Suspected: Heliobacter pylori also causes pancreas

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Suspected: Heliobacter pylori also causes pancreas
Suspected: Heliobacter pylori also causes pancreas

Suspected: Heliobacter pylori also causes pancreatic cancer

Heliobacter pylori could be an even bigger "bad guy" than previously thought. Doctors from the University Clinic for Internal Medicine I at the University of Vienna have collected clear evidence that the bacterium not only causes stomach and duodenal ulcers and stomach cancer, but also tumors of the pancreas (pancreatic carcinoma). If true, it would be a real breakthrough in knowledge about this form of cancer. dr Markus Raderer and his co-authors publish their study in the latest issue of Oncology. Raderer comments: “However, this is still a first indication of the involvement of H. pylori in pancreatic carcinoma. With this form of cancer, no one really knew what was there (causal, note.) is going. Our investigation is not yet sufficient as proof, but if the results prove true, that would be extremely interesting.”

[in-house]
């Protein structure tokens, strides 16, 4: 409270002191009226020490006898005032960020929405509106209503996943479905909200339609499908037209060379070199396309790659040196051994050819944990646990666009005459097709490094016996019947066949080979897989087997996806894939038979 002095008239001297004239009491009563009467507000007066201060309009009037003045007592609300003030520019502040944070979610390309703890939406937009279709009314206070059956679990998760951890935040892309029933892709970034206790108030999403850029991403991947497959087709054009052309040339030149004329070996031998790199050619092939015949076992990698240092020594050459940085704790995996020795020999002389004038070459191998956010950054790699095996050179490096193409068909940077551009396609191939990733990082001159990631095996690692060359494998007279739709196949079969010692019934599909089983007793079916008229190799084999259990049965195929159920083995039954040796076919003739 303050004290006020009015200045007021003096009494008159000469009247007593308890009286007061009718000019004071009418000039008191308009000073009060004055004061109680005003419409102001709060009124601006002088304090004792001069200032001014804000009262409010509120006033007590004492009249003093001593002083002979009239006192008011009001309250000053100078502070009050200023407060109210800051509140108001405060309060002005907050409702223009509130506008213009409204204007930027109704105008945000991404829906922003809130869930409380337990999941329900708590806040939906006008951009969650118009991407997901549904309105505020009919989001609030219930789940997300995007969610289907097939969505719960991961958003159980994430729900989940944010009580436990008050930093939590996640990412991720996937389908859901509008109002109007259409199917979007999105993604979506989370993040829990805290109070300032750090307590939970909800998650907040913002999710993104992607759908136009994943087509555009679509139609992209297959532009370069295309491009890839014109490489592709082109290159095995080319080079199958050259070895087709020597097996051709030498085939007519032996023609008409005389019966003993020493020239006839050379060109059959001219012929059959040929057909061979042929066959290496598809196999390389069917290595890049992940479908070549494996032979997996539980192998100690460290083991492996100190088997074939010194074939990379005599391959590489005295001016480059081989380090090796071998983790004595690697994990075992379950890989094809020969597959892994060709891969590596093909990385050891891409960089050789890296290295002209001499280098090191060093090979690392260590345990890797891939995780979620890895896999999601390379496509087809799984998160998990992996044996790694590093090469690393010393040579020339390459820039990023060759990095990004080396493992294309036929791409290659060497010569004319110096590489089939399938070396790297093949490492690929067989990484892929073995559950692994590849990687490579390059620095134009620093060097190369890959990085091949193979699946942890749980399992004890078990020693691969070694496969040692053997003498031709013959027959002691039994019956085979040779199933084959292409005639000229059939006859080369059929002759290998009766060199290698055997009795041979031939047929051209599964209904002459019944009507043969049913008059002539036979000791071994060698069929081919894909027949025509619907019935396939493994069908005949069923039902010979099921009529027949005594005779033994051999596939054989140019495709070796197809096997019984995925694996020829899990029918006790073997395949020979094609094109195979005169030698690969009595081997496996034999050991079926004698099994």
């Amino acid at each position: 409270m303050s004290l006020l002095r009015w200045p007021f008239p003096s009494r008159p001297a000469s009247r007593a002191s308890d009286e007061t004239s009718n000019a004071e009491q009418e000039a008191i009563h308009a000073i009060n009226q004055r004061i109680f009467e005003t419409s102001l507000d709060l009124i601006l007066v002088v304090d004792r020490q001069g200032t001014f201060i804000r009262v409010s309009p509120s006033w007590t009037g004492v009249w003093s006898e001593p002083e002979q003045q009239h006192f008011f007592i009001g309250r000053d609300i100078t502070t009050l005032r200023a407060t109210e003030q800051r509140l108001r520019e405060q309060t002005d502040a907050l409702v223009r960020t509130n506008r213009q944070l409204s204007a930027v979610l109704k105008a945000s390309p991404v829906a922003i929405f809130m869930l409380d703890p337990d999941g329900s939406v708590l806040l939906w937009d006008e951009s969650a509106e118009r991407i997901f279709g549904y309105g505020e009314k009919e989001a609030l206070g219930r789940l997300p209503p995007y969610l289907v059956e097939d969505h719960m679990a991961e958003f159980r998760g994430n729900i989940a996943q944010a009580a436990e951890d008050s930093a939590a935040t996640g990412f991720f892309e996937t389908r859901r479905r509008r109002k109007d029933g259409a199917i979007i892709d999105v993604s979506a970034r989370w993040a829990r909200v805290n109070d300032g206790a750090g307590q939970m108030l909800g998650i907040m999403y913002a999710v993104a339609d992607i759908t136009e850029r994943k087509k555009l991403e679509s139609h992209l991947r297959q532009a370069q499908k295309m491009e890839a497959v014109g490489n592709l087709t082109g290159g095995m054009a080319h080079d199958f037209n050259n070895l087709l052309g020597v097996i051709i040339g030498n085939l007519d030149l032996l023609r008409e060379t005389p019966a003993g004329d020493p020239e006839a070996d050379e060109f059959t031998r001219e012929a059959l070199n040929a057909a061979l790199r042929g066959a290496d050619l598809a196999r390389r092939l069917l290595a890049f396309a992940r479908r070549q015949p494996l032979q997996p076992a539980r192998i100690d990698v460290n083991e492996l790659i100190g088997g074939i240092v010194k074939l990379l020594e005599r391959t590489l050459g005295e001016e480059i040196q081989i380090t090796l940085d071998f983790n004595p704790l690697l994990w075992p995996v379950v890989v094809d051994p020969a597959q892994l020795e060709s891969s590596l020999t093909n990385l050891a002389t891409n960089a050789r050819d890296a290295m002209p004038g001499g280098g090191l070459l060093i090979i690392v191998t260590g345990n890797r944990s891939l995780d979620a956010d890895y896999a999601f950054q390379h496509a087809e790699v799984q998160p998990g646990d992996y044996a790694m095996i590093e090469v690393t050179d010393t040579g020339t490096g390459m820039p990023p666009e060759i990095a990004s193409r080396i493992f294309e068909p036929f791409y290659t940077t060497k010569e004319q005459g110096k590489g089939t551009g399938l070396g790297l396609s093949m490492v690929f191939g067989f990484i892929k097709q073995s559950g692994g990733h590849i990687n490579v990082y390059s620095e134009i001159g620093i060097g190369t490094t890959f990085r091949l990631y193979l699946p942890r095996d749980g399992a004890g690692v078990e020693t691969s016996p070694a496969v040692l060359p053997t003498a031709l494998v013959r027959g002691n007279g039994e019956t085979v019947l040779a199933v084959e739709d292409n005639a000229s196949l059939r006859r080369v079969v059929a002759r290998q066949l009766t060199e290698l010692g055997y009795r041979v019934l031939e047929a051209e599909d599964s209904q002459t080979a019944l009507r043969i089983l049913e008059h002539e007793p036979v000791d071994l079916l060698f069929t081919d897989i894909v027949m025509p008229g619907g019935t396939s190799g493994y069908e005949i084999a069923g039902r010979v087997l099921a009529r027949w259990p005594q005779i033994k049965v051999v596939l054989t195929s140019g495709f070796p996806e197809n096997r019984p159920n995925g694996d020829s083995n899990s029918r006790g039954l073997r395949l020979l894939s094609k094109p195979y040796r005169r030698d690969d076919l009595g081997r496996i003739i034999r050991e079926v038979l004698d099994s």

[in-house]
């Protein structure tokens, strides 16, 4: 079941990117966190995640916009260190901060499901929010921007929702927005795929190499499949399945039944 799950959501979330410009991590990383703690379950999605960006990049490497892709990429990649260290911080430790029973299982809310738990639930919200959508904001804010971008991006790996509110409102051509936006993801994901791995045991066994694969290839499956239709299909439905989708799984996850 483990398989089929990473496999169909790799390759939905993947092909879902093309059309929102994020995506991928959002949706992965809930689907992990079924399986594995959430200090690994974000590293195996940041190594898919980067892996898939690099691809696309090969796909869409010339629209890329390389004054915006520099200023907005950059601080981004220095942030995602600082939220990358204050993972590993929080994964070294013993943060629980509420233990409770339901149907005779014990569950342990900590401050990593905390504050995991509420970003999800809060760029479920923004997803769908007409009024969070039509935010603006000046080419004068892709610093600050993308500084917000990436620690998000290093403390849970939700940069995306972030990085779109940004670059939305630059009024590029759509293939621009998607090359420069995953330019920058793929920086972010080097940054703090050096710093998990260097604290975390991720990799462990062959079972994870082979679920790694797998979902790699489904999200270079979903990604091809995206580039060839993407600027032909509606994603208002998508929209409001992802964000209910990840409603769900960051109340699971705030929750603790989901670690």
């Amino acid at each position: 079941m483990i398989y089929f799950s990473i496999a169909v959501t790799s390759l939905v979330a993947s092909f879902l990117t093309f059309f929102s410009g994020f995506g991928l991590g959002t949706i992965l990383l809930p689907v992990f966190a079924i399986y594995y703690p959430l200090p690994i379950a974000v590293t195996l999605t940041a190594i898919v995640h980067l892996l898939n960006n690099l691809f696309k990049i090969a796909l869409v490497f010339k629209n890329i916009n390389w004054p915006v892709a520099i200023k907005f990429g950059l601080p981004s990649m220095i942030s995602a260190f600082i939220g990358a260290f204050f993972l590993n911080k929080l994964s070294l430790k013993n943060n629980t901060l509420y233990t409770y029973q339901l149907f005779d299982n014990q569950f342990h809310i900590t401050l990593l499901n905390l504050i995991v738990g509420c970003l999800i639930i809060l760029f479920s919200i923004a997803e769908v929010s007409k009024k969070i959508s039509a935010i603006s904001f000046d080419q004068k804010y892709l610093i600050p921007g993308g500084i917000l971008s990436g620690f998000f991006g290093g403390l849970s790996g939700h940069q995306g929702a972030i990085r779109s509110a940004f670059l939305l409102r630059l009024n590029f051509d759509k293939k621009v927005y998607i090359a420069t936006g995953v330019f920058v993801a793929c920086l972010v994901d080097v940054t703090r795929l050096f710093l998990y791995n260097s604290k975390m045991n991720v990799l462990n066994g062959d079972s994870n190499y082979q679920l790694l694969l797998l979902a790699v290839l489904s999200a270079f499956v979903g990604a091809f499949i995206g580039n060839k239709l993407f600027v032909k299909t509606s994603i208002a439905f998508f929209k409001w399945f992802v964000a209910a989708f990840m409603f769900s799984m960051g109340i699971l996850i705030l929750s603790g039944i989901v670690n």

Heliobacter pylori lived a completely inconspicuous existence for millions of years until a direct link to recurrent gastric or duodenal ulcers in humans was proven a few years ago. In most patients with these diseases, infection with the germ can be detected. Conversely, most of these ulcers can be healed with antibiotic therapy. Recurrent gastric and duodenal ulcers are also a major risk factor for developing gastric cancer.

The Viennese scientists started with the findings from animal experiments. Raderer: "It was possible to experimentally generate tumors in rats in which Helicobacter pylori was introduced into the bile ducts."

The doctors at the Vienna General Hospital then examined 92 patients with pancreatic carcinoma for an infection with H. pylori. The same happened in 30 people with gastric cancer, 35 people with colon cancer and 27 he althy subjects.

The results:

– 65 percent of pancreatic cancer patients had antibodies to H. pylori in their blood, suggesting infection.

- Also infected at a high rate - 69 percent - were patients with gastric cancer.

– In the remaining subjects (colon cancer or he althy), the infection rate was 45 percent.

The scientists in their study: "Our data indicate a connection between the Helicobacter infection and pancreatic cancer." But this still has to be proven by more extensive scientific studies. If this finding proves true, it would be a real breakthrough in pancreatic cancer research. This malignant disease can hardly be cured because it is almost always recognized too late. However, a Helicobacter pylori infection can now be treated very well. Intensive research is also being carried out into vaccinations worldwide.

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